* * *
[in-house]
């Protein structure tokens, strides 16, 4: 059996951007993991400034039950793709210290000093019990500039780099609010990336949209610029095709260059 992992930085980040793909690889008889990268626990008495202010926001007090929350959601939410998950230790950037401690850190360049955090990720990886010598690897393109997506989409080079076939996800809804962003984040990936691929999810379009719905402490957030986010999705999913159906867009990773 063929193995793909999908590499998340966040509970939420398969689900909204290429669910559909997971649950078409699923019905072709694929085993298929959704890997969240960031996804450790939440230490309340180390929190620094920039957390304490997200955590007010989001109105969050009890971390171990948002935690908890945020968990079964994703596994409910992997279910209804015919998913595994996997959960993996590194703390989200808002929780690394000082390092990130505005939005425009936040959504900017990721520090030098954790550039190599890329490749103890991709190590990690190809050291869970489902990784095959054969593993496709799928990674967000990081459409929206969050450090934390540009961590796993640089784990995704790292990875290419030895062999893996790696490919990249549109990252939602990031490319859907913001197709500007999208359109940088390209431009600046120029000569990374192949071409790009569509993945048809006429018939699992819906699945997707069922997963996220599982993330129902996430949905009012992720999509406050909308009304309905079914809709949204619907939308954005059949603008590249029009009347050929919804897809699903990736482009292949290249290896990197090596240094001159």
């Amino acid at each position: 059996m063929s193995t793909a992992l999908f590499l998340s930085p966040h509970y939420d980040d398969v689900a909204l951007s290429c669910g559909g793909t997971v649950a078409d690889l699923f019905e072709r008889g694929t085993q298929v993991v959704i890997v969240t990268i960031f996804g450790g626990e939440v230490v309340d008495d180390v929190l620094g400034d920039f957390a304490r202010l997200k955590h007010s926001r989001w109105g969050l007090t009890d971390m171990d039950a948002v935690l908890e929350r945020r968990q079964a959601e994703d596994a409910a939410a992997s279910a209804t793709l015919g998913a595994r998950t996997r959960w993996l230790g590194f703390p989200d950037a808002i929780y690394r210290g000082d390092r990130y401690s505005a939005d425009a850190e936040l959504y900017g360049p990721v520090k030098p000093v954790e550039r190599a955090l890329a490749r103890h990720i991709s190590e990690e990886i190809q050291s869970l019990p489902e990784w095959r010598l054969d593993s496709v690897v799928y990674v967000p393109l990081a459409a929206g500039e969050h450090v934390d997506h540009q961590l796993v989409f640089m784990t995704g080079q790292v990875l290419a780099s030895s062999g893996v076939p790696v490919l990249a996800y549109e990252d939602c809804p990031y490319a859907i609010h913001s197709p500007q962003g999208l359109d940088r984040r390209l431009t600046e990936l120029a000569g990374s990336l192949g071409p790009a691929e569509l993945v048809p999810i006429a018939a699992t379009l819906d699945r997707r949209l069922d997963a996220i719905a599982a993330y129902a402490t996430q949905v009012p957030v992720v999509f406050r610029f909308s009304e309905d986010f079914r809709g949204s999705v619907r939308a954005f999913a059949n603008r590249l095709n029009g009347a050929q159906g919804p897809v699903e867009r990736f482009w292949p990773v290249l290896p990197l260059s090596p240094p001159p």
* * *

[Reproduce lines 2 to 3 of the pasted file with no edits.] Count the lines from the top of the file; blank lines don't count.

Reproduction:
């Protein structure tokens, strides 16, 4: 059996951007993991400034039950793709210290000093019990500039780099609010990336949209610029095709260059 992992930085980040793909690889008889990268626990008495202010926001007090929350959601939410998950230790950037401690850190360049955090990720990886010598690897393109997506989409080079076939996800809804962003984040990936691929999810379009719905402490957030986010999705999913159906867009990773 063929193995793909999908590499998340966040509970939420398969689900909204290429669910559909997971649950078409699923019905072709694929085993298929959704890997969240960031996804450790939440230490309340180390929190620094920039957390304490997200955590007010989001109105969050009890971390171990948002935690908890945020968990079964994703596994409910992997279910209804015919998913595994996997959960993996590194703390989200808002929780690394000082390092990130505005939005425009936040959504900017990721520090030098954790550039190599890329490749103890991709190590990690190809050291869970489902990784095959054969593993496709799928990674967000990081459409929206969050450090934390540009961590796993640089784990995704790292990875290419030895062999893996790696490919990249549109990252939602990031490319859907913001197709500007999208359109940088390209431009600046120029000569990374192949071409790009569509993945048809006429018939699992819906699945997707069922997963996220599982993330129902996430949905009012992720999509406050909308009304309905079914809709949204619907939308954005059949603008590249029009009347050929919804897809699903990736482009292949290249290896990197090596240094001159």
């Amino acid at each position: 059996m063929s193995t793909a992992l999908f590499l998340s930085p966040h509970y939420d980040d398969v689900a909204l951007s290429c669910g559909g793909t997971v649950a078409d690889l699923f019905e072709r008889g694929t085993q298929v993991v959704i890997v969240t990268i960031f996804g450790g626990e939440v230490v309340d008495d180390v929190l620094g400034d920039f957390a304490r202010l997200k955590h007010s926001r989001w109105g969050l007090t009890d971390m171990d039950a948002v935690l908890e929350r945020r968990q079964a959601e994703d596994a409910a939410a992997s279910a209804t793709l015919g998913a595994r998950t996997r959960w993996l230790g590194f703390p989200d950037a808002i929780y690394r210290g000082d390092r990130y401690s505005a939005d425009a850190e936040l959504y900017g360049p990721v520090k030098p000093v954790e550039r190599a955090l890329a490749r103890h990720i991709s190590e990690e990886i190809q050291s869970l019990p489902e990784w095959r010598l054969d593993s496709v690897v799928y990674v967000p393109l990081a459409a929206g500039e969050h450090v934390d997506h540009q961590l796993v989409f640089m784990t995704g080079q790292v990875l290419a780099s030895s062999g893996v076939p790696v490919l990249a996800y549109e990252d939602c809804p990031y490319a859907i609010h913001s197709p500007q962003g999208l359109d940088r984040r390209l431009t600046e990936l120029a000569g990374s990336l192949g071409p790009a691929e569509l993945v048809p999810i006429a018939a699992t379009l819906d699945r997707r949209l069922d997963a996220i719905a599982a993330y129902a402490t996430q949905v009012p957030v992720v999509f406050r610029f909308s009304e309905d986010f079914r809709g949204s999705v619907r939308a954005f999913a059949n603008r590249l095709n029009g009347a050929q159906g919804p897809v699903e867009r990736f482009w292949p990773v290249l290896p990197l260059s090596p240094p001159p």